Michael Gerard is Marketing Director at GRS Group(949) 272-0022mgerard@grs-global.com

Michael Gerard is Marketing Director at GRS Group
(949) 272-0022

That could be a bit of an exaggeration. Or maybe not?

Amazon was already blowing up our radar screens this year when analyzing retail real estate. The e-commerce juggernaut is often blamed for the hundreds of store closings taking place across sector categories in all types of shopping centers.

Then it recently dropped two huge bombs on the industry within a week. Not only is Amazon buying Whole Foods, but the company is also launching Prime Wardrobe, which will allow consumers to try on items for free before making the commitment to purchase an article of clothing.

That’s a pretty effective week if your goal is to terrify retail real estate investors.

In the case of the Whole Foods purchase, which still needs regulatory approval, it immediately makes Amazon a major brick-and-mortar supermarket player. What we already know is that Amazon will go head-to-head with Walmart, the country’s largest grocer, which has been ramping up its online food-ordering capabilities and adding more organic and specialty products for which Whole Foods is known. Traditional grocers are already struggling, and this does not well for chains that aren’t focusing on innovation, through technology and in-store experiences.

What we don’t know if how this will impact existing Whole Foods stores. So far, no locations are expected to close, but the future could bring a different reality. Picture a metro market with several Whole Foods stores. If same-day Amazon Prime delivery ramps up through the supermarkets, that could lead to a significant drop in store traffic, which could in turn mean store closures.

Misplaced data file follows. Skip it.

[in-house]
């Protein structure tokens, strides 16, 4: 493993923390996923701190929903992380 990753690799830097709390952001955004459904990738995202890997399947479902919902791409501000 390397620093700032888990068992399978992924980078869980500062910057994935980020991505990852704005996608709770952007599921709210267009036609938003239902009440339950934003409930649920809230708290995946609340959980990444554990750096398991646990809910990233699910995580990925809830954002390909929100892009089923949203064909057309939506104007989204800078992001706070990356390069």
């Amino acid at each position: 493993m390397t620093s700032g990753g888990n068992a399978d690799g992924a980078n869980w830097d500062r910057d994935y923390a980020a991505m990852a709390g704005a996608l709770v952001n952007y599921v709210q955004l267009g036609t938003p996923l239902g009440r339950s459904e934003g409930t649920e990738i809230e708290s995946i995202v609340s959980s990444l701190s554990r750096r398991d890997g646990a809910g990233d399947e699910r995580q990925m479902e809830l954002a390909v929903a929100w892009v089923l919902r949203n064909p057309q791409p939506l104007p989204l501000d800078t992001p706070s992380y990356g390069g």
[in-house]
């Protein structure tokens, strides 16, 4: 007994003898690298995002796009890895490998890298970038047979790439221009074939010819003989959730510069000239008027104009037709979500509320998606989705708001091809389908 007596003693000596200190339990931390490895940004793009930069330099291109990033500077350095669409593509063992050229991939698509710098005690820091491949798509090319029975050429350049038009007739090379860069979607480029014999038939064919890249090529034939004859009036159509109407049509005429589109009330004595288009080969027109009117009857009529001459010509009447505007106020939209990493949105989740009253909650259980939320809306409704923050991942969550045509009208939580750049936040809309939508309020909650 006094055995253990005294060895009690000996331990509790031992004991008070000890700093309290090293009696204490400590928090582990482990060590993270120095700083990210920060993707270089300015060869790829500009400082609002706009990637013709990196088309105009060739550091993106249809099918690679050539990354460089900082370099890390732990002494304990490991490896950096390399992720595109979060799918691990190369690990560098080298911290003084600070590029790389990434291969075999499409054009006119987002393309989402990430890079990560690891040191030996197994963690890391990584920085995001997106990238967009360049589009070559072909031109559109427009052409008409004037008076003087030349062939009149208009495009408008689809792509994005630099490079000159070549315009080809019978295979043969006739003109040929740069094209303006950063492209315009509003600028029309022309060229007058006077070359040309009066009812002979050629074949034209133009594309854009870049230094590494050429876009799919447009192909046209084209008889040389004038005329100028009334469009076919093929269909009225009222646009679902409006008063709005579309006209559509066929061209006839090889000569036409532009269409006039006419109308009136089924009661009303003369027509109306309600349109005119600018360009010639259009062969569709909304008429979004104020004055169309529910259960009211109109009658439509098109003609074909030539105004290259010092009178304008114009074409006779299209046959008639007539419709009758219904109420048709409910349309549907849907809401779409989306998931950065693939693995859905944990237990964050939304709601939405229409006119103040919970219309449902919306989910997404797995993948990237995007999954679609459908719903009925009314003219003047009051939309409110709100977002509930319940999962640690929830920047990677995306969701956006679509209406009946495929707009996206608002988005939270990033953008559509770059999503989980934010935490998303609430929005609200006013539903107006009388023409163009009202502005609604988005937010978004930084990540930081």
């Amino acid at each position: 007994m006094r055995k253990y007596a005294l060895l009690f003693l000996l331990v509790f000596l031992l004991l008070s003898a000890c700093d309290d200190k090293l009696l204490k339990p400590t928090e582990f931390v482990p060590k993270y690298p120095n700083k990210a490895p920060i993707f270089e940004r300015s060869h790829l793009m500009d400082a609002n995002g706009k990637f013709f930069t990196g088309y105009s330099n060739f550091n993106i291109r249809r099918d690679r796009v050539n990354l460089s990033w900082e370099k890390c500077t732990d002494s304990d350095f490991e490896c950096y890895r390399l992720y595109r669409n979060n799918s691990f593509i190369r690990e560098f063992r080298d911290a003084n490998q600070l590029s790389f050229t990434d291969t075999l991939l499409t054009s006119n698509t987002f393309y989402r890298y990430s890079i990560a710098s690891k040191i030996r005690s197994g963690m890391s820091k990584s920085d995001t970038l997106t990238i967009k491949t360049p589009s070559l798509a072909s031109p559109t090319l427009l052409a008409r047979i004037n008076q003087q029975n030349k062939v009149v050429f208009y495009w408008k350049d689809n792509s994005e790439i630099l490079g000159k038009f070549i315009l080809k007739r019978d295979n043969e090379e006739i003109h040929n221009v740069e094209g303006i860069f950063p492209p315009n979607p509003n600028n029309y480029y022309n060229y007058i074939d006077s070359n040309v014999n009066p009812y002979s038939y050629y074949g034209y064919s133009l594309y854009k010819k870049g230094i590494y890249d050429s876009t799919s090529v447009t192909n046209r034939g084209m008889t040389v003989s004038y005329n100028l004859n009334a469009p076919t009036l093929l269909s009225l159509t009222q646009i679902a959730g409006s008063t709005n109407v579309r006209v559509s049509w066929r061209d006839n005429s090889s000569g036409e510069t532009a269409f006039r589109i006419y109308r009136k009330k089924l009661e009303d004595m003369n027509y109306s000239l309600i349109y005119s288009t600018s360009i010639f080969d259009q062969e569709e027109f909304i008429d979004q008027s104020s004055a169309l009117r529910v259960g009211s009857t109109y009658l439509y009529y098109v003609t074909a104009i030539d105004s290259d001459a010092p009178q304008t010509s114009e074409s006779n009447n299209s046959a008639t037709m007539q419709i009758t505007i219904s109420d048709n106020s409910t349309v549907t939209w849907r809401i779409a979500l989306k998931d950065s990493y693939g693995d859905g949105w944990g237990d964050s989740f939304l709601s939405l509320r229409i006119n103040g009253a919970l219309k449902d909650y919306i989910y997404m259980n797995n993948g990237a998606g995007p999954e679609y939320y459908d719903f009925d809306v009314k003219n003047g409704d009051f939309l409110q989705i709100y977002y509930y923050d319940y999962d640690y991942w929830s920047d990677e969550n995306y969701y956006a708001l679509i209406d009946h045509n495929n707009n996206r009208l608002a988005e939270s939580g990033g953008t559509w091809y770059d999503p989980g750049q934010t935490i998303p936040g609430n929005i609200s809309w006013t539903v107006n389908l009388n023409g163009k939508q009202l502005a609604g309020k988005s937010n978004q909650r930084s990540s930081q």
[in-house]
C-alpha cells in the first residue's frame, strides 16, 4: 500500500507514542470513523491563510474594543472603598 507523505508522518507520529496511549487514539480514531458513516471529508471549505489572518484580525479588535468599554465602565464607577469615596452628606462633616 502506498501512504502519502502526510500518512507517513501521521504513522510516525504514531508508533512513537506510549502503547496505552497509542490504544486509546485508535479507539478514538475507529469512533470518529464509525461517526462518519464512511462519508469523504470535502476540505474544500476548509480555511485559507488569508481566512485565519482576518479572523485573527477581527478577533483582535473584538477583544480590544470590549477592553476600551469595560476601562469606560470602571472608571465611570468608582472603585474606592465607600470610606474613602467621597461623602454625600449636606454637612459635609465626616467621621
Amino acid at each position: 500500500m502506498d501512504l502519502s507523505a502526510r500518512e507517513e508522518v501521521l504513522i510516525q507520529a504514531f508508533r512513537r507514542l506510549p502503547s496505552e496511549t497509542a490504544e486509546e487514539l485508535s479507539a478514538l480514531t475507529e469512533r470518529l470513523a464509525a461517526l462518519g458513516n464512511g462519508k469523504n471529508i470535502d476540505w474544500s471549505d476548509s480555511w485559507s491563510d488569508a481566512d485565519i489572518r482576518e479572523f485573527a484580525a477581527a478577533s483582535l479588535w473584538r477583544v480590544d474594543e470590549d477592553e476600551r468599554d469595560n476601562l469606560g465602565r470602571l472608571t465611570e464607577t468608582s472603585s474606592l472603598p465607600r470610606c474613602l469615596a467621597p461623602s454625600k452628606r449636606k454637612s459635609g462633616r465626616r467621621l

On the fashion front, the biggest complaint about buying clothes online is that the consumer doesn’t get a chance to physically feel items and understand how they would fit on their bodies, which is what one can do at a brick-and-mortar location. Amazon Wardrobe will eliminate the need to make a physical-store trip, and that does not look good for clothing chains and department stores, which are already having serious problems. Retail real estate investors have already had to stomach a lot of vacancies in this sector, and the potential of more closings isn’t attractive.

So what’s next? Will Amazon try to enter home improvement and take over, say, Lowe’s? Or will it try to own necessity service outlets and start a chain of locations with a salon, dry cleaning and quick-service meals all under one roof?

And if Amazon did, would it really surprise you much at this point?